On June 7, 2006, the results of a new study determined that pregnant women who took ACE inhibitors within their first trimester were more than twice as likely to have babies born with severe brain and heart ailments, as compared to those not exposed to any blood pressure-lowering medicines. The latest statistics from a national survey found the number of ACE inhibitor prescriptions given to childbearing women almost doubled from 1.4 million in 1995 to 2.7 million in 2002. In the report, researchers examined Medicaid records on 29,507 infants born in Tennessee between 1985 and 2000. Out of the 29,507, 411 babies had mothers who took a blood pressure drug at least once during their first trimester.

Birth Defects associated with ACE Inhibitors
  • Holes in the heart
  • Neurological and Kidney problems
  • Malformations of the central nervous system, urinary system, or other systems

    Based on the new findings, taking these drugs during early pregnancy “cannot be considered safe and should be avoided,” lead researcher Dr. William Cooper, a Vanderbilt University pediatrician, said in Thursday’s New England Journal of Medicine.

    ACE inhibitors (angiotensin-converting enzyme) are used for monitoring blood pressure, treating heart failure and preventing kidney damage in people with hypertension or diabetes. ACE inhibitors work by relaxing blood vessels and increasing blood flow to the heart.

    Drugs containing an ACE Inhibitor (generic names in parentheses)
  • Lotrel, Lotensin (benzapril)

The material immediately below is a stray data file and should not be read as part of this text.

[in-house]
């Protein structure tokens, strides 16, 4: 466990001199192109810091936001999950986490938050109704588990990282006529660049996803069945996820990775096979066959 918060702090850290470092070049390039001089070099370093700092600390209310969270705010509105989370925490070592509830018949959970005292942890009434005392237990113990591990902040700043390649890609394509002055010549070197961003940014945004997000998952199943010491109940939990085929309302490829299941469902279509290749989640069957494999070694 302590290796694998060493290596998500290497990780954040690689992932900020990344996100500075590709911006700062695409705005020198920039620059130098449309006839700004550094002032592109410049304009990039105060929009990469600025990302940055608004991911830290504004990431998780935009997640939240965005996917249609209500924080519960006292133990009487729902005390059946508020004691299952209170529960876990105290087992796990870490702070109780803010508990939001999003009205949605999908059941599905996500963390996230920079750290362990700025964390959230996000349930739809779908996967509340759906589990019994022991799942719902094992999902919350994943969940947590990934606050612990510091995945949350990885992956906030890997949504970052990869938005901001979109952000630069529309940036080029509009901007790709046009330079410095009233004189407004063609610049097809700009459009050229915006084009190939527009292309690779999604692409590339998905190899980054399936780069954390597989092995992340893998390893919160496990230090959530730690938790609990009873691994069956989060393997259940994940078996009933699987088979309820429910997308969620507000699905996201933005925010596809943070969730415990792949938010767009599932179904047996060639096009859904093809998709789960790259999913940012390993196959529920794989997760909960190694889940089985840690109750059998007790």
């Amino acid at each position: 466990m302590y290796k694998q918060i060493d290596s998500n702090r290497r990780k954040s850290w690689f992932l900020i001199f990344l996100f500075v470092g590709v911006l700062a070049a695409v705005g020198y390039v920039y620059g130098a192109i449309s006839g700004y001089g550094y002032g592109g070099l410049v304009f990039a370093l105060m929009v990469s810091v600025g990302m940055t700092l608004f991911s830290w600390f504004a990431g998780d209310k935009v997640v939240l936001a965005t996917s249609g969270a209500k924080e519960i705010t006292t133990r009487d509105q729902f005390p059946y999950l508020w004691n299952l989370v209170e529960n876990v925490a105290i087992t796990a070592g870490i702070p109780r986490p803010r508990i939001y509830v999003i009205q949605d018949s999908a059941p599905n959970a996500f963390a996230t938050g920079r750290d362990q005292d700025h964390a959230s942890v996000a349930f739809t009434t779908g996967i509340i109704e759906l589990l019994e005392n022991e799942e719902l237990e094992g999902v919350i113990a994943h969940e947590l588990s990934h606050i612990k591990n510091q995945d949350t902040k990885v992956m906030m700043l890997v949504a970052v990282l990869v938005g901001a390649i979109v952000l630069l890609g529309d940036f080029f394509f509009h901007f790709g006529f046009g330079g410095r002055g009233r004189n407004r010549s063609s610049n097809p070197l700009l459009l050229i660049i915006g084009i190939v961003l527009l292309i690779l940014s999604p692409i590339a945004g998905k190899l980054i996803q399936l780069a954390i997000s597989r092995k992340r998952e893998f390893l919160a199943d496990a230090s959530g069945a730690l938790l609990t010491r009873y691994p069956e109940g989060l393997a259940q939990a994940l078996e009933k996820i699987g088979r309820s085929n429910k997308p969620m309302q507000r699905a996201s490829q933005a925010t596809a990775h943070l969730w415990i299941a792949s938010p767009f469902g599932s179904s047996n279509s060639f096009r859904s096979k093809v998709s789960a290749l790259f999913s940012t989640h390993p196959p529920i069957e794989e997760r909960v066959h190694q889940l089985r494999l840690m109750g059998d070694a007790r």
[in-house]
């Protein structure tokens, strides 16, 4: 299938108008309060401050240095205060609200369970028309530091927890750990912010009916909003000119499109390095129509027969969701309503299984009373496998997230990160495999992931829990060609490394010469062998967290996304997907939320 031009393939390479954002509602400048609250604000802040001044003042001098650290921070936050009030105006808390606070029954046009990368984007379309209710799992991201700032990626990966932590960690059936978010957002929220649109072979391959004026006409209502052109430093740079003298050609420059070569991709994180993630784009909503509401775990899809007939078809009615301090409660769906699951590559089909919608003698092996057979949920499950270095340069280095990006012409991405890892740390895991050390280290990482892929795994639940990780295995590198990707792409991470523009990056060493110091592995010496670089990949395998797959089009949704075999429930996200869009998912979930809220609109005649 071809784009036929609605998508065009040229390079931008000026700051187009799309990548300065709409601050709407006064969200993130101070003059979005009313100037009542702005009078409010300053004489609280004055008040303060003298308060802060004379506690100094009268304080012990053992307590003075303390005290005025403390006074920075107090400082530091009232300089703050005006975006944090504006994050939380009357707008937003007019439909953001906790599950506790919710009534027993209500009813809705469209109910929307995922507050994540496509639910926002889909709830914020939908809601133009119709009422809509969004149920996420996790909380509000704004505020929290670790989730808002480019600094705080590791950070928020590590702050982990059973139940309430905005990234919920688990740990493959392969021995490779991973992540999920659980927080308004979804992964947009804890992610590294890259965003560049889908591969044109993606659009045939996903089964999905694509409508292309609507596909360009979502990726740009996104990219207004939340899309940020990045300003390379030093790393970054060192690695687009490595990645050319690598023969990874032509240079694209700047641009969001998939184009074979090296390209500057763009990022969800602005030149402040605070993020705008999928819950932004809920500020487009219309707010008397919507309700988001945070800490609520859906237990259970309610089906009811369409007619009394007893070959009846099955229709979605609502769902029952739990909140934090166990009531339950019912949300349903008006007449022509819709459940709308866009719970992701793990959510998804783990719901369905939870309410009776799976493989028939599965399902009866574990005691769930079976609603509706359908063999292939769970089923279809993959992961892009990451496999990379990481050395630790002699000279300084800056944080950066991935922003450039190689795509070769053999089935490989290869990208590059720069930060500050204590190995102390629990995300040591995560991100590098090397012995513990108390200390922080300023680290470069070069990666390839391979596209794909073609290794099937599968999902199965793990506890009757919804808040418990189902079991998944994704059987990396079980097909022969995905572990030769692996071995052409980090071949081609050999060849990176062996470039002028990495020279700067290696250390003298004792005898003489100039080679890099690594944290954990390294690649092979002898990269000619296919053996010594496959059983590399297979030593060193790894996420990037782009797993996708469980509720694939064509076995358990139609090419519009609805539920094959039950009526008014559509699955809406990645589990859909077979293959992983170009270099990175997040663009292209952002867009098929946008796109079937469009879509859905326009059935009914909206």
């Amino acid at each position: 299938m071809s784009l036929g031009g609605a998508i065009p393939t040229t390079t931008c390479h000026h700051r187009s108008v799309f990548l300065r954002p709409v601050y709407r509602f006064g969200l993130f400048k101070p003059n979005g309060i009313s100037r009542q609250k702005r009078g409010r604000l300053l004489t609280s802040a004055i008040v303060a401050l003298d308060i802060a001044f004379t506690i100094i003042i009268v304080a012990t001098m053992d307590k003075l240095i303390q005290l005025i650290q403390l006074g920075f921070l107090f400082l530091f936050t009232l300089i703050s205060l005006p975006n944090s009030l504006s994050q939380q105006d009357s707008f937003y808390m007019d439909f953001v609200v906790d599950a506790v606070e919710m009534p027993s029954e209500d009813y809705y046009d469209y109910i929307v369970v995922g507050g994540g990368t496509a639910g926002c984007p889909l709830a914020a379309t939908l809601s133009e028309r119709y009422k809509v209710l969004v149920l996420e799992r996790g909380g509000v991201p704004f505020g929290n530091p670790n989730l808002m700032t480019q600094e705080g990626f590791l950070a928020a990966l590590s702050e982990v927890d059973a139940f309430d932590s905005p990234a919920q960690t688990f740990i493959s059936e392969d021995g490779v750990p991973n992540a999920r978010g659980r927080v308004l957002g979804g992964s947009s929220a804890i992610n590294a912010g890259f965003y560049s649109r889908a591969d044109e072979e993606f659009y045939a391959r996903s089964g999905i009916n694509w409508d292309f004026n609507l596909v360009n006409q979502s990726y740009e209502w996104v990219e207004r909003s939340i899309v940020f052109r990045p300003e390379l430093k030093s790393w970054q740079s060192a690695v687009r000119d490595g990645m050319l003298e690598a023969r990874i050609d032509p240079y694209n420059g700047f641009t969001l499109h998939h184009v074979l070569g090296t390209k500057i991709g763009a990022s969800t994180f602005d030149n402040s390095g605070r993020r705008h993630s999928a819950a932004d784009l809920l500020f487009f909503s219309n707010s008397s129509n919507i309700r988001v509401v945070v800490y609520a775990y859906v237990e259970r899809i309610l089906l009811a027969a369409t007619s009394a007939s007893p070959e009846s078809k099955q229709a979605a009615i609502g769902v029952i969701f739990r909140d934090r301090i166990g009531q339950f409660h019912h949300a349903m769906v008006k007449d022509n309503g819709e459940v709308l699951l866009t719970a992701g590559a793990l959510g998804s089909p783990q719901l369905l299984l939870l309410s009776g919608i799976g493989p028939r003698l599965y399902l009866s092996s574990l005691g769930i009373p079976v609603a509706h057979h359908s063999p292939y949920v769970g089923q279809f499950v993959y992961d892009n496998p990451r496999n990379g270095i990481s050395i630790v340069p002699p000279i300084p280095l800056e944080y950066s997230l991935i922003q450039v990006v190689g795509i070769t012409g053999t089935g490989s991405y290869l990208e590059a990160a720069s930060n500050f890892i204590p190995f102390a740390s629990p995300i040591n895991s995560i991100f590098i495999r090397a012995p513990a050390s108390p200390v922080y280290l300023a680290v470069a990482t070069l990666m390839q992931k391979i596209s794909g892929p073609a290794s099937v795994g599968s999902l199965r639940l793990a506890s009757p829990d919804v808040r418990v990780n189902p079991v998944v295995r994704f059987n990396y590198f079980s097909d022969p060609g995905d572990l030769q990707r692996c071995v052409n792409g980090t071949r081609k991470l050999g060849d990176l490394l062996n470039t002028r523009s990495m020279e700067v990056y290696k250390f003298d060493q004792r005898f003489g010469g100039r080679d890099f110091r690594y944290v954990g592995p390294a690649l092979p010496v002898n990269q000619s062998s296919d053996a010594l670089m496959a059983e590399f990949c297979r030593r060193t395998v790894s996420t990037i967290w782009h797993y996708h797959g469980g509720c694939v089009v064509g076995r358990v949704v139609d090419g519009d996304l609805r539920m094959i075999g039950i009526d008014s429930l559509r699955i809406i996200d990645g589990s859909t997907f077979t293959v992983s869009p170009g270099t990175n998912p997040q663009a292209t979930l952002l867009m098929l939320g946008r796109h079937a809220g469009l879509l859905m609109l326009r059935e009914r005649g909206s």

• Prinivil, Zestril, Prinzide, Zestoretic (lisinopril)
  • Altace (ramipril)
  • Capoten, Capozide (captopril)
  • Vasotec, Teczem, Lexxel, Vaseretic (enlapril)
  • Aceon (perindopril)
  • Accupril (quinapril)
  • Univasc (moexipril)
  • Mavik, Tarka (trandolapril)
  • Monapril (fosinopril)

    There is currently a strong FDA black box warning about the dangers of using ACE Inhibitors in the later stages of pregnancy. ACE Inhibitor labels also state that the drugs should be stopped upon pregnancy. There is hardly any research or data available to date regarding the side effects of ACE Inhibitors within the first trimester of pregnancy. After this study was released, the FDA said more research is needed before it considers changing the warning label to specifically include the risks during the first trimester.

    During the 1990s, the FDA made it mandatory for pharmaceutical companies to put warning stickers on ACE inhibitors after the agency received a few reports from women whose babies were harmed. The label warned that ACE inhibitors could cause skull deformities, kidney failure, lung problems and even fetal death when taken in the last two-thirds of pregnancy.

    If you or someone you know has taken an ACE Inhibitor during pregnancy and suffered any of these problems, contact us today!

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